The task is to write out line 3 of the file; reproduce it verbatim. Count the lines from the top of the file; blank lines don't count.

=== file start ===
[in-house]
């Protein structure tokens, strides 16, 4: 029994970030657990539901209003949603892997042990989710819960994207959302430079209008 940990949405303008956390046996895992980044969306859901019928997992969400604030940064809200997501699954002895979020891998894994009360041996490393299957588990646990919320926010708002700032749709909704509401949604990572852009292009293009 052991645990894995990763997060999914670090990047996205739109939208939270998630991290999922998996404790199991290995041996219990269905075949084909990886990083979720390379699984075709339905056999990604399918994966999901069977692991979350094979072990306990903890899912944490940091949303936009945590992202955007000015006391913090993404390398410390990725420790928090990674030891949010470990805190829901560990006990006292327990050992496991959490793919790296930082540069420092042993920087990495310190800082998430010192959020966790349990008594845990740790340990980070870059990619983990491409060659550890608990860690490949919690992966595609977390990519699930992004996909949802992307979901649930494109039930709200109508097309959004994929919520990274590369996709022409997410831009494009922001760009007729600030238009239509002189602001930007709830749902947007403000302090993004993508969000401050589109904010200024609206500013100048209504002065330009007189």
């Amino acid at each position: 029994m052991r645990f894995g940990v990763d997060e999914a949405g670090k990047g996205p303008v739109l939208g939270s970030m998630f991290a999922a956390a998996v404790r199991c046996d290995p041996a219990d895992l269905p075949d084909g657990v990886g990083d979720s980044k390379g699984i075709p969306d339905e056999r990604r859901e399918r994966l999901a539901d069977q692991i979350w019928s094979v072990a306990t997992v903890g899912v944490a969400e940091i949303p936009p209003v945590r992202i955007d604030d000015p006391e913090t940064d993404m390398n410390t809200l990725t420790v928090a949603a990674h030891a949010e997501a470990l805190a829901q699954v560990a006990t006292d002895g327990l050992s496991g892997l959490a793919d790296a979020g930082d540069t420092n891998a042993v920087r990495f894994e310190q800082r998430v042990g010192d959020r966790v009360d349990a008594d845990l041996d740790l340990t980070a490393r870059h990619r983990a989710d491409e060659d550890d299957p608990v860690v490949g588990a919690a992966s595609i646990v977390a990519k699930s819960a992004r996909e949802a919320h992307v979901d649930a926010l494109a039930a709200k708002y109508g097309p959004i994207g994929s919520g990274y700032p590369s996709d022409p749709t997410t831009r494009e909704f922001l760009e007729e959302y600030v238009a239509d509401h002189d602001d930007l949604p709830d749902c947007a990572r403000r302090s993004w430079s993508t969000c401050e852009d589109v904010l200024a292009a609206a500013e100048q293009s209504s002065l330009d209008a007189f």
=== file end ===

């Amino acid at each position: 029994m052991r645990f894995g940990v990763d997060e999914a949405g670090k990047g996205p303008v739109l939208g939270s970030m998630f991290a999922a956390a998996v404790r199991c046996d290995p041996a219990d895992l269905p075949d084909g657990v990886g990083d979720s980044k390379g699984i075709p969306d339905e056999r990604r859901e399918r994966l999901a539901d069977q692991i979350w019928s094979v072990a306990t997992v903890g899912v944490a969400e940091i949303p936009p209003v945590r992202i955007d604030d000015p006391e913090t940064d993404m390398n410390t809200l990725t420790v928090a949603a990674h030891a949010e997501a470990l805190a829901q699954v560990a006990t006292d002895g327990l050992s496991g892997l959490a793919d790296a979020g930082d540069t420092n891998a042993v920087r990495f894994e310190q800082r998430v042990g010192d959020r966790v009360d349990a008594d845990l041996d740790l340990t980070a490393r870059h990619r983990a989710d491409e060659d550890d299957p608990v860690v490949g588990a919690a992966s595609i646990v977390a990519k699930s819960a992004r996909e949802a919320h992307v979901d649930a926010l494109a039930a709200k708002y109508g097309p959004i994207g994929s919520g990274y700032p590369s996709d022409p749709t997410t831009r494009e909704f922001l760009e007729e959302y600030v238009a239509d509401h002189d602001d930007l949604p709830d749902c947007a990572r403000r302090s993004w430079s993508t969000c401050e852009d589109v904010l200024a292009a609206a500013e100048q293009s209504s002065l330009d209008a007189f």